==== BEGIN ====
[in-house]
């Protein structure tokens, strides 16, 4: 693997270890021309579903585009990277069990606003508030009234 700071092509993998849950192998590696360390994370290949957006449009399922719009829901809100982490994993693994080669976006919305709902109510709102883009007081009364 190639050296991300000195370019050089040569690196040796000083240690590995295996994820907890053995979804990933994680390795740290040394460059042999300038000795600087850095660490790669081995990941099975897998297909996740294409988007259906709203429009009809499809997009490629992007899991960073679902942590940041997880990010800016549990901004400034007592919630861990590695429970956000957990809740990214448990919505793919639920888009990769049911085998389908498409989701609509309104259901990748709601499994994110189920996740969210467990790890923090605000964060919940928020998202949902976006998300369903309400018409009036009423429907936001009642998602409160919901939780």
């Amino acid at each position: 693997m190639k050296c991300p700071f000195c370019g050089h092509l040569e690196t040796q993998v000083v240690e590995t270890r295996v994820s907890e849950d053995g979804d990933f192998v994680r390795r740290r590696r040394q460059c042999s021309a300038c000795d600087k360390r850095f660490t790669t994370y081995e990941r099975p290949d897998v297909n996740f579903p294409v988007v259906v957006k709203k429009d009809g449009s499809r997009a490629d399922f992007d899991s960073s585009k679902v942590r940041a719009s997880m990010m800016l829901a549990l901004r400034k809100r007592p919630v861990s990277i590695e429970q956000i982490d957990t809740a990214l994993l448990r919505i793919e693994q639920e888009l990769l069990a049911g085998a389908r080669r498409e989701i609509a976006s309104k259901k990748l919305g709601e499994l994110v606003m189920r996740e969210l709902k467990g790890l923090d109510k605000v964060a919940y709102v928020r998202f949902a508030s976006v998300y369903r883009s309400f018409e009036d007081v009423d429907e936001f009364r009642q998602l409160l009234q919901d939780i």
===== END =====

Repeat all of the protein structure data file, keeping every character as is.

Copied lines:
[in-house]
């Protein structure tokens, strides 16, 4: 693997270890021309579903585009990277069990606003508030009234 700071092509993998849950192998590696360390994370290949957006449009399922719009829901809100982490994993693994080669976006919305709902109510709102883009007081009364 190639050296991300000195370019050089040569690196040796000083240690590995295996994820907890053995979804990933994680390795740290040394460059042999300038000795600087850095660490790669081995990941099975897998297909996740294409988007259906709203429009009809499809997009490629992007899991960073679902942590940041997880990010800016549990901004400034007592919630861990590695429970956000957990809740990214448990919505793919639920888009990769049911085998389908498409989701609509309104259901990748709601499994994110189920996740969210467990790890923090605000964060919940928020998202949902976006998300369903309400018409009036009423429907936001009642998602409160919901939780």
């Amino acid at each position: 693997m190639k050296c991300p700071f000195c370019g050089h092509l040569e690196t040796q993998v000083v240690e590995t270890r295996v994820s907890e849950d053995g979804d990933f192998v994680r390795r740290r590696r040394q460059c042999s021309a300038c000795d600087k360390r850095f660490t790669t994370y081995e990941r099975p290949d897998v297909n996740f579903p294409v988007v259906v957006k709203k429009d009809g449009s499809r997009a490629d399922f992007d899991s960073s585009k679902v942590r940041a719009s997880m990010m800016l829901a549990l901004r400034k809100r007592p919630v861990s990277i590695e429970q956000i982490d957990t809740a990214l994993l448990r919505i793919e693994q639920e888009l990769l069990a049911g085998a389908r080669r498409e989701i609509a976006s309104k259901k990748l919305g709601e499994l994110v606003m189920r996740e969210l709902k467990g790890l923090d109510k605000v964060a919940y709102v928020r998202f949902a508030s976006v998300y369903r883009s309400f018409e009036d007081v009423d429907e936001f009364r009642q998602l409160l009234q919901d939780i």